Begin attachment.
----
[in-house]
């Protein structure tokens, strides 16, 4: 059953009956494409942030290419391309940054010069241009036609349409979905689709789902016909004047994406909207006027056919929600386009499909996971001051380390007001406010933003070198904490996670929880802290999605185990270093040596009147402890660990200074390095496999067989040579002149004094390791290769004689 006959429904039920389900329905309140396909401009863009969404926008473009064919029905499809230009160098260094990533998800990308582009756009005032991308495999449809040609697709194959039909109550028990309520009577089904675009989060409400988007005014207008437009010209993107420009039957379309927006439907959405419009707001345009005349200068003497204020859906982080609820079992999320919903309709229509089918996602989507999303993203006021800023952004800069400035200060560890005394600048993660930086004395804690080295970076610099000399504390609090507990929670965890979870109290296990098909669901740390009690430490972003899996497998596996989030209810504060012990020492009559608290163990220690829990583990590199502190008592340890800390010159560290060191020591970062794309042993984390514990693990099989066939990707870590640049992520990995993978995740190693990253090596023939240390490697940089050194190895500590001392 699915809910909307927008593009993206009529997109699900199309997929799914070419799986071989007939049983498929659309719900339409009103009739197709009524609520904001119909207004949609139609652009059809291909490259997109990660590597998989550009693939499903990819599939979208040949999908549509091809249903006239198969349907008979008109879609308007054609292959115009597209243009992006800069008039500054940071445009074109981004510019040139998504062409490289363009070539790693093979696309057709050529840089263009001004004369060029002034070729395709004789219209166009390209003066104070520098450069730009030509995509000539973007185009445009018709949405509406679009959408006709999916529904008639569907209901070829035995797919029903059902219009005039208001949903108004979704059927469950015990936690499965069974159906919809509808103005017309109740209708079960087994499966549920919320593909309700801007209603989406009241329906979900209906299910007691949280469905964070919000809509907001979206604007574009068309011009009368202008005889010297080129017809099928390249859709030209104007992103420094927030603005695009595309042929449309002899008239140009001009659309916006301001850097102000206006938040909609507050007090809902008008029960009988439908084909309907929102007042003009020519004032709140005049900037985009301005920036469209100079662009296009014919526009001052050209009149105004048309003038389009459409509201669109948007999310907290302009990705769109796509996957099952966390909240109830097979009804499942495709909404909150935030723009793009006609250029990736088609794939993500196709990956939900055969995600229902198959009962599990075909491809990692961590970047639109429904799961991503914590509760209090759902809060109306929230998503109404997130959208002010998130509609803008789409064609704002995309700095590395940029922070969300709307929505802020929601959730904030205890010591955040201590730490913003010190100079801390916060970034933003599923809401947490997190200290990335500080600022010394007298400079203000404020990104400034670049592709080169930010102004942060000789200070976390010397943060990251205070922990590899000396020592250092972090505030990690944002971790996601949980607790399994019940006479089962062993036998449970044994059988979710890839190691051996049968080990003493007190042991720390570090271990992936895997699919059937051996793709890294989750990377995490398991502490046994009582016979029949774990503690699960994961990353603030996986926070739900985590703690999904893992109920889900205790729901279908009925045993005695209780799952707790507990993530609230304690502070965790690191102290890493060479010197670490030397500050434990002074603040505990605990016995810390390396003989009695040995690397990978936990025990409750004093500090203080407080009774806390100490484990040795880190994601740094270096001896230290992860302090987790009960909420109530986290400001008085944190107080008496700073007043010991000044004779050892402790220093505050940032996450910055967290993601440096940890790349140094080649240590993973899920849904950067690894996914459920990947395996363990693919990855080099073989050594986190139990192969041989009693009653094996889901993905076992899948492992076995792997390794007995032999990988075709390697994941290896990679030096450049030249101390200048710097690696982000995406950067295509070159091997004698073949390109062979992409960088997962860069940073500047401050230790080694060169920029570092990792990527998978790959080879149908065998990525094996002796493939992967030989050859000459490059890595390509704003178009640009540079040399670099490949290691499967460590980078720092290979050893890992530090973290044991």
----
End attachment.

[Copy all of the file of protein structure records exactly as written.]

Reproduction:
[in-house]
């Protein structure tokens, strides 16, 4: 059953009956494409942030290419391309940054010069241009036609349409979905689709789902016909004047994406909207006027056919929600386009499909996971001051380390007001406010933003070198904490996670929880802290999605185990270093040596009147402890660990200074390095496999067989040579002149004094390791290769004689 006959429904039920389900329905309140396909401009863009969404926008473009064919029905499809230009160098260094990533998800990308582009756009005032991308495999449809040609697709194959039909109550028990309520009577089904675009989060409400988007005014207008437009010209993107420009039957379309927006439907959405419009707001345009005349200068003497204020859906982080609820079992999320919903309709229509089918996602989507999303993203006021800023952004800069400035200060560890005394600048993660930086004395804690080295970076610099000399504390609090507990929670965890979870109290296990098909669901740390009690430490972003899996497998596996989030209810504060012990020492009559608290163990220690829990583990590199502190008592340890800390010159560290060191020591970062794309042993984390514990693990099989066939990707870590640049992520990995993978995740190693990253090596023939240390490697940089050194190895500590001392 699915809910909307927008593009993206009529997109699900199309997929799914070419799986071989007939049983498929659309719900339409009103009739197709009524609520904001119909207004949609139609652009059809291909490259997109990660590597998989550009693939499903990819599939979208040949999908549509091809249903006239198969349907008979008109879609308007054609292959115009597209243009992006800069008039500054940071445009074109981004510019040139998504062409490289363009070539790693093979696309057709050529840089263009001004004369060029002034070729395709004789219209166009390209003066104070520098450069730009030509995509000539973007185009445009018709949405509406679009959408006709999916529904008639569907209901070829035995797919029903059902219009005039208001949903108004979704059927469950015990936690499965069974159906919809509808103005017309109740209708079960087994499966549920919320593909309700801007209603989406009241329906979900209906299910007691949280469905964070919000809509907001979206604007574009068309011009009368202008005889010297080129017809099928390249859709030209104007992103420094927030603005695009595309042929449309002899008239140009001009659309916006301001850097102000206006938040909609507050007090809902008008029960009988439908084909309907929102007042003009020519004032709140005049900037985009301005920036469209100079662009296009014919526009001052050209009149105004048309003038389009459409509201669109948007999310907290302009990705769109796509996957099952966390909240109830097979009804499942495709909404909150935030723009793009006609250029990736088609794939993500196709990956939900055969995600229902198959009962599990075909491809990692961590970047639109429904799961991503914590509760209090759902809060109306929230998503109404997130959208002010998130509609803008789409064609704002995309700095590395940029922070969300709307929505802020929601959730904030205890010591955040201590730490913003010190100079801390916060970034933003599923809401947490997190200290990335500080600022010394007298400079203000404020990104400034670049592709080169930010102004942060000789200070976390010397943060990251205070922990590899000396020592250092972090505030990690944002971790996601949980607790399994019940006479089962062993036998449970044994059988979710890839190691051996049968080990003493007190042991720390570090271990992936895997699919059937051996793709890294989750990377995490398991502490046994009582016979029949774990503690699960994961990353603030996986926070739900985590703690999904893992109920889900205790729901279908009925045993005695209780799952707790507990993530609230304690502070965790690191102290890493060479010197670490030397500050434990002074603040505990605990016995810390390396003989009695040995690397990978936990025990409750004093500090203080407080009774806390100490484990040795880190994601740094270096001896230290992860302090987790009960909420109530986290400001008085944190107080008496700073007043010991000044004779050892402790220093505050940032996450910055967290993601440096940890790349140094080649240590993973899920849904950067690894996914459920990947395996363990693919990855080099073989050594986190139990192969041989009693009653094996889901993905076992899948492992076995792997390794007995032999990988075709390697994941290896990679030096450049030249101390200048710097690696982000995406950067295509070159091997004698073949390109062979992409960088997962860069940073500047401050230790080694060169920029570092990792990527998978790959080879149908065998990525094996002796493939992967030989050859000459490059890595390509704003178009640009540079040399670099490949290691499967460590980078720092290979050893890992530090973290044991």